When religious faith turns fanatical

I was raised in a fairly strict Orthodox Jewish household. I logged 10 years in yeshiva until upon finishing my sophomore year of high school I decided it was time to venture outside my cocoon of faith and not to sound cliche but to see how the other half (as in the secular world) lived. I’ll admit it, it was both exhilarating and frightening- and it also opened a whole new world of possibilities for me. I finally had an opportunity to delve into academic studies of my own choosing- and I do believe the switch from private religious school to that of public school flipped a switch, that once activated could never be undone. It was that simple. It was almost akin to Eve in the Garden of Eden taking a bite from the forbidden fruit, now that I had tasted what life was like and could potentially be sans the constraints of religion I could no longer live what I believed to be a dogmatic, ritualistic existence.

photo courtesy of http://www.meredith.edu/religion/

Fast forward 20 years later and I now have kids of my own who-for better or worse- I am schooling in their religion. But I also try to be incredibly solicitous of engaging my kids in the study, tolerance and beauty of all theologies. So why, you ask, would I fork over a boatload of cash every year to send my kids to religious private school, and then seemingly undermine their religious education by introducing other religions to them? Well here is my answer. I love my religion, I love being able to give my kids the sense that there is a higher power that can envelop them in force field of good will and love. I love the best of what my religion can teach them- the basic ten commandments and most importantly that at its most basest form the idea that they should try to live their lives doing good unto others. And, I truly believe at the base of all religions lies this common principle. Unfortunately, the problem I have currently run into and one of the reasons in hindsight I know believe fueled my pressing need to flee the religious institution of my youth, was due to the fanatical aspect some choose to take when practicing the religion.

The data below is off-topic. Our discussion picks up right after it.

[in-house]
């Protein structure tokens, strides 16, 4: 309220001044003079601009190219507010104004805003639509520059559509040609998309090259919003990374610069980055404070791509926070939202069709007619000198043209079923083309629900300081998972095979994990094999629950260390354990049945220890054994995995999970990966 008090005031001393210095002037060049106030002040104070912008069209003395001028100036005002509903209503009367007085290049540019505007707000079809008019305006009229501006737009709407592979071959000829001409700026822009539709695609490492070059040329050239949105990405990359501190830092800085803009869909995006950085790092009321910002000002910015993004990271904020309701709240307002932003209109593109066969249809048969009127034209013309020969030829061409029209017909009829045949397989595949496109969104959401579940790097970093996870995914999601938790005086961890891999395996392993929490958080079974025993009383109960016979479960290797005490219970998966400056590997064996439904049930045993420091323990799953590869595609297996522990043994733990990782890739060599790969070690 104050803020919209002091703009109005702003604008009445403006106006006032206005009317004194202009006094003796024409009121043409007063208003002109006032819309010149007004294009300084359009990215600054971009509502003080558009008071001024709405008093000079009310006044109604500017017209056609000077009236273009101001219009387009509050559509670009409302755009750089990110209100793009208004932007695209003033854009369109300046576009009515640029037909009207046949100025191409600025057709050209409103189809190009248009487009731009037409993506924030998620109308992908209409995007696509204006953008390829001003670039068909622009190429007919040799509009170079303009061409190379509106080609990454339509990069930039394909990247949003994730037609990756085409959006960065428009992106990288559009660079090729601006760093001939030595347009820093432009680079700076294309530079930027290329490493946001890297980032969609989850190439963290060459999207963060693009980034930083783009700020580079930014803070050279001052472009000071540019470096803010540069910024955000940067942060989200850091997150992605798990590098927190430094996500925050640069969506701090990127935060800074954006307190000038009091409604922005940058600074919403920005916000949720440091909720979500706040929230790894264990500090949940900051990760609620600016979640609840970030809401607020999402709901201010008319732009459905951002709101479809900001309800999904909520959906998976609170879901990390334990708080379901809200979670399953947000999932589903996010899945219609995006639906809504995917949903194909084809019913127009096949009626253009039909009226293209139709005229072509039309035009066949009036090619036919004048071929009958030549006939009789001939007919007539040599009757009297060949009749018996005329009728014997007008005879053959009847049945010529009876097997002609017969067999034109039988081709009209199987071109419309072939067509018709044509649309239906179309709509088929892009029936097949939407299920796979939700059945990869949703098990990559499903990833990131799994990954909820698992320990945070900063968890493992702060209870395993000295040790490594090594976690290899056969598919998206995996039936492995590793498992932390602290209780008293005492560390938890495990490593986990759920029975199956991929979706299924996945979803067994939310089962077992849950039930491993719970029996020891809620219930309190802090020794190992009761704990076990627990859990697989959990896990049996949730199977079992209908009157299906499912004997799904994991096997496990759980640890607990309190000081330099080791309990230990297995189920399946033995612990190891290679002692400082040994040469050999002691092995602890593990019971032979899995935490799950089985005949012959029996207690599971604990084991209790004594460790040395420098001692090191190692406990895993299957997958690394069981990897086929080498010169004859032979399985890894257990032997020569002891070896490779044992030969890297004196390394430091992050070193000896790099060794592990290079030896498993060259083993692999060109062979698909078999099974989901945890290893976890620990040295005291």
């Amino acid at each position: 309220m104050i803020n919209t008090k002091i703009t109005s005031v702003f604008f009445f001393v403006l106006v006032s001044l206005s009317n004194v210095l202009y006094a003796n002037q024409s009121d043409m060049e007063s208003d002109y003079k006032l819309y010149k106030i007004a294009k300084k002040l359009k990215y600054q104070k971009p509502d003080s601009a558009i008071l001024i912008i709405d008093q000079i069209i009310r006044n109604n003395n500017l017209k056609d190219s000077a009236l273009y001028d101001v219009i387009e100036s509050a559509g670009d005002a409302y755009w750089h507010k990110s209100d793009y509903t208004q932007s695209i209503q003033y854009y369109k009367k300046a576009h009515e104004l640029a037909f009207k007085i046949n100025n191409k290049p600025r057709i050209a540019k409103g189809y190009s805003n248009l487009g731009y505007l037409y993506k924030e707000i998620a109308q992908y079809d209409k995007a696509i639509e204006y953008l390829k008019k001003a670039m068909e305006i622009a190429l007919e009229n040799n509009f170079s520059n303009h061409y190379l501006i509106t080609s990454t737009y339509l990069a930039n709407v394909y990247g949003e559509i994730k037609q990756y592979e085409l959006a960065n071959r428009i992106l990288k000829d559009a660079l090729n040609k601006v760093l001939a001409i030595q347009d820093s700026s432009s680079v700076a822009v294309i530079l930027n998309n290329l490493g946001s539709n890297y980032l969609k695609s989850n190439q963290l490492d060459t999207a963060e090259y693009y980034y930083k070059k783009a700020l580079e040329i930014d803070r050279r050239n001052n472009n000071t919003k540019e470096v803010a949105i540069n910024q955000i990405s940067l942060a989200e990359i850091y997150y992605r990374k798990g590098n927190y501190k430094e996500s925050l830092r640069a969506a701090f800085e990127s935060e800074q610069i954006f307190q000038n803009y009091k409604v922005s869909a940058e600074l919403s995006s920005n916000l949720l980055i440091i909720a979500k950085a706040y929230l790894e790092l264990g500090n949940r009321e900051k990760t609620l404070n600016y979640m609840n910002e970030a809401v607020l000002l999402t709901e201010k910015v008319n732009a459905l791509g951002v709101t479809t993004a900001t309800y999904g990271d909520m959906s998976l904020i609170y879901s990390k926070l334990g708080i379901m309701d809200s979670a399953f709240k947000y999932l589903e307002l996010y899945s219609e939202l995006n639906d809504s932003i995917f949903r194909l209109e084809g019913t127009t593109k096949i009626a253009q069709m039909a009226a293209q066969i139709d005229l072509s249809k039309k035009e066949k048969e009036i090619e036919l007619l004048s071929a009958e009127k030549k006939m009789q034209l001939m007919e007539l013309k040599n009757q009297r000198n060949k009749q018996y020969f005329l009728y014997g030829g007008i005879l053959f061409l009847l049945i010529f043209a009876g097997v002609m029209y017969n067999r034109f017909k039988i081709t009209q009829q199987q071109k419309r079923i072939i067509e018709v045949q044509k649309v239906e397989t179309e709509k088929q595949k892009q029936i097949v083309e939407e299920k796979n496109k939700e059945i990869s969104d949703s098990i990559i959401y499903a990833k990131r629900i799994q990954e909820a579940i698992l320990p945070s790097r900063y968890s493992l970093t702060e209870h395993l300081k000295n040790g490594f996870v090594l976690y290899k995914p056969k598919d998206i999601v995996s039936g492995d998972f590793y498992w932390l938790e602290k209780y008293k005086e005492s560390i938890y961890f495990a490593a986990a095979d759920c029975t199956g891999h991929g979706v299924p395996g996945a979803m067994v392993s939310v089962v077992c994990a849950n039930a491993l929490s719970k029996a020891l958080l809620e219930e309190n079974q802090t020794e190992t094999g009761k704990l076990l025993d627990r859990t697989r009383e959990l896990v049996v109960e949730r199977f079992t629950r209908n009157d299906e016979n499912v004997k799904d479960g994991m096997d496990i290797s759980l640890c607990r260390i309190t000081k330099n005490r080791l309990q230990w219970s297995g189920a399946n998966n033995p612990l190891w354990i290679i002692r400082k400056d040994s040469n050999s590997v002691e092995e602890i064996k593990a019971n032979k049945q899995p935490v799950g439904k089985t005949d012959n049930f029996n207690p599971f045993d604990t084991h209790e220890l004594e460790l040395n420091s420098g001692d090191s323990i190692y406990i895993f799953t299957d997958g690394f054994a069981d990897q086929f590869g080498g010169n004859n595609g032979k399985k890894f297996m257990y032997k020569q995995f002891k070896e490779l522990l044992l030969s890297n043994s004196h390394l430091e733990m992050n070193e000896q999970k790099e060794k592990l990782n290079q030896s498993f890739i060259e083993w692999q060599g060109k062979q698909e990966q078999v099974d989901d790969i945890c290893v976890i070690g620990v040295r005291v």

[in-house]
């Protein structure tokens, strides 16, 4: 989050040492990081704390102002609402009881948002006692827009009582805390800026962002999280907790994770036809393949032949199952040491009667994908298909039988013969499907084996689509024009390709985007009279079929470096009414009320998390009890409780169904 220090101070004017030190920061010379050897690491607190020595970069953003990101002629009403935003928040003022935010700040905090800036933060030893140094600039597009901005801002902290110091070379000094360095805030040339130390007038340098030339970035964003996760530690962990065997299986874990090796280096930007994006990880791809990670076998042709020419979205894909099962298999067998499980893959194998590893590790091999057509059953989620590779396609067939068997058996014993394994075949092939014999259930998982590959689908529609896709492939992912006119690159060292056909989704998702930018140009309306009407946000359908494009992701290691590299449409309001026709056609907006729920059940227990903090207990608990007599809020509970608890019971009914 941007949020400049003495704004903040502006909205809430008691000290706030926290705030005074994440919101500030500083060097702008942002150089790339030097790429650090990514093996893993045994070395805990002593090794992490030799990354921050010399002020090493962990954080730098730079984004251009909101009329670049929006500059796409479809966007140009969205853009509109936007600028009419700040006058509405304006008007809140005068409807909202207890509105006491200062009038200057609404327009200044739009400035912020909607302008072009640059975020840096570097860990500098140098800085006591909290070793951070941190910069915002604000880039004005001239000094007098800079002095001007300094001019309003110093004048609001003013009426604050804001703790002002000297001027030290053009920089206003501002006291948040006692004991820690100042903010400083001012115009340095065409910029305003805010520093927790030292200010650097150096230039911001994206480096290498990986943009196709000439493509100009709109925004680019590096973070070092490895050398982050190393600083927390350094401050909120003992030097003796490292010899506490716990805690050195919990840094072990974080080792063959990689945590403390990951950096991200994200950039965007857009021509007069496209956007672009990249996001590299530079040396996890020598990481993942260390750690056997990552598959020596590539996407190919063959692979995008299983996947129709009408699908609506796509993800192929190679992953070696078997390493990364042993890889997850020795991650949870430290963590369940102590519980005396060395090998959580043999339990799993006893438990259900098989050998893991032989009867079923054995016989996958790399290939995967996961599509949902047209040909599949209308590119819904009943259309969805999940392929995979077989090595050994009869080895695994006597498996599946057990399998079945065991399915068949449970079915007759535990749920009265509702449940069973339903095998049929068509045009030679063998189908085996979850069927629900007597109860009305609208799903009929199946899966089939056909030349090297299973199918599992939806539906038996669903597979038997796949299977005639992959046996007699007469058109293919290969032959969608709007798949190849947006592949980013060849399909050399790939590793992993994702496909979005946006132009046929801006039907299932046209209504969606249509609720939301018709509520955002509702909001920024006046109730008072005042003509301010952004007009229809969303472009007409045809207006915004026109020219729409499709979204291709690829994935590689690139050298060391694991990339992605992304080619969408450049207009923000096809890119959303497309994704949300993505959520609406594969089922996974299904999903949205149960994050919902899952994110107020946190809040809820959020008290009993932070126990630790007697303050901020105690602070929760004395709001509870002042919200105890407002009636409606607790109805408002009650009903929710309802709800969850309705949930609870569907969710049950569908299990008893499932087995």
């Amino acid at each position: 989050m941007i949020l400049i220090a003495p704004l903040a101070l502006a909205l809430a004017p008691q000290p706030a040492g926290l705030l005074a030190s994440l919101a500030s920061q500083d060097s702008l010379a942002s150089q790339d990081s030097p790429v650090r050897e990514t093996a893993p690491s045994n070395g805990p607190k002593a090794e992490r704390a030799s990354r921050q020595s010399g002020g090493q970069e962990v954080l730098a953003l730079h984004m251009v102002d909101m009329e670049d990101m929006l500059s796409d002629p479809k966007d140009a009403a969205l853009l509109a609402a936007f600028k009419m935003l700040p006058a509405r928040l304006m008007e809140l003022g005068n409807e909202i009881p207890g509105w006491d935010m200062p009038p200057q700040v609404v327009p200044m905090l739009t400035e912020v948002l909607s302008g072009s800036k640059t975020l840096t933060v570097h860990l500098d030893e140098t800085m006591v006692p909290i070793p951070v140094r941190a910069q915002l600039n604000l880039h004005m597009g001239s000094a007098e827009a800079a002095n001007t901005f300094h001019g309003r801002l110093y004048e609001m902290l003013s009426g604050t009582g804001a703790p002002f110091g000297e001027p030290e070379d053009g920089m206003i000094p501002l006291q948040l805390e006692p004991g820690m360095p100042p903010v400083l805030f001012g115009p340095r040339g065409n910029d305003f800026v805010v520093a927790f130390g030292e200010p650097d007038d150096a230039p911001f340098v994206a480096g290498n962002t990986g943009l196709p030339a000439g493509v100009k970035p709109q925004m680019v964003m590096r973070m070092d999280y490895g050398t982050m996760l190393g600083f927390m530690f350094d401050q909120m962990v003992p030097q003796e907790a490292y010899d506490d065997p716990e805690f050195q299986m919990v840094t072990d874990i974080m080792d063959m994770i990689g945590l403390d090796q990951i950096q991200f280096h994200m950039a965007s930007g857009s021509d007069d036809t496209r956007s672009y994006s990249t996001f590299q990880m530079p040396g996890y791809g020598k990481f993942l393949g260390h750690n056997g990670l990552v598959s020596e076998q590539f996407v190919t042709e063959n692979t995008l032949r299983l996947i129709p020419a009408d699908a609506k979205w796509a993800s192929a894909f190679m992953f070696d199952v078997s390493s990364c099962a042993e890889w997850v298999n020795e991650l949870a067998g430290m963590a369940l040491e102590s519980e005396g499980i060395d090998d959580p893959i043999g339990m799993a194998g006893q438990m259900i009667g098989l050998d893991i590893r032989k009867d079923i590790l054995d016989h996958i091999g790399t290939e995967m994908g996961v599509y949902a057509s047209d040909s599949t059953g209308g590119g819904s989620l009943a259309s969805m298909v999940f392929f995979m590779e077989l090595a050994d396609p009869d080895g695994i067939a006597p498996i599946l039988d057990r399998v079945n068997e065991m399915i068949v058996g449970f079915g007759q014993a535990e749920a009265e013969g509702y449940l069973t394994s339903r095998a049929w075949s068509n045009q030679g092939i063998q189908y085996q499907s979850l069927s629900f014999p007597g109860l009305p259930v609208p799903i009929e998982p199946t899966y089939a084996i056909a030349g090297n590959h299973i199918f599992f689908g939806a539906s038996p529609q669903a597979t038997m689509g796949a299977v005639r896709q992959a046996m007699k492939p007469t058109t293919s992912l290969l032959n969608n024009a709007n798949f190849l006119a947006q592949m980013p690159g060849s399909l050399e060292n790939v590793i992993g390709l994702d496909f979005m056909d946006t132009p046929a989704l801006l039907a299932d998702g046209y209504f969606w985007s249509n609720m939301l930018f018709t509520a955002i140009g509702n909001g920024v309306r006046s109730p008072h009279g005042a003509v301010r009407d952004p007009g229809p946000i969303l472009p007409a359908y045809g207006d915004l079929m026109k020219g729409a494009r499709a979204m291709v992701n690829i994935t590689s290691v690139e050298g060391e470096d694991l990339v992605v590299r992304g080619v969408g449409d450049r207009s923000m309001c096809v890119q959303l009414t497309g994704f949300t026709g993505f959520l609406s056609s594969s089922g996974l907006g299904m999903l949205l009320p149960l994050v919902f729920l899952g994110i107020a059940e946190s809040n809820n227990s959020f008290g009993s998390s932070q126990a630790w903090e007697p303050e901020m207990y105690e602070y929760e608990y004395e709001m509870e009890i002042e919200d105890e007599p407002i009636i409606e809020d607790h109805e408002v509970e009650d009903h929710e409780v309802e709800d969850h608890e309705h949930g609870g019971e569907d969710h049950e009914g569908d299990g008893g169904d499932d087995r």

I know all religions have them– those core group of people, who obsessively adhere to strict rules of said religion, but as human beings exhibit no compassion or understanding for people of the same said religion who do not buy into that level of, for lack of any other word, fanaticism. And what is so disheartening to me is that, this level of devotion to religion is currently at the core of a rift in my personal life- that once again has me questioning and doubting whether I am indeed providing my kids with a beautiful love of Gd or relegating them to feel the only way to serve this Gd is through these rote actions that can be taken to such extreme levels and have the potential to alienate them from those they previously loved.

As a parent it is so difficult to know, while you’re in the thick of this parenting thing, if all you’ve tried to do will actually benefit your kids. In fact you likely won’t truly see the fruits of your labor, till you send your kids off into the world. My barometer for having done a good job at this parenting thing will be if in the future my 37 year old son does not come back to live in my spare bedroom and that at 30 years old my daughter realizes she doesn’t
need to marry someone to feel whole. But I’ve also got this religious barometer for them–that as adults I never want them to feel anything but love for this religion they are being schooled in- and I never want them to feel like they are less because they are not practicing at what I would consider an obsessive, fanatical level. And while I
would love to be able to confront this person who, via their religion, is creating a chasm in my family which I fear is irreparable, deep in my heart I know a person who practices their faith to the point of fanaticism is not one who can be reasoned with so easily. Ultimately, as a parent, I just want to protect and share the best parts of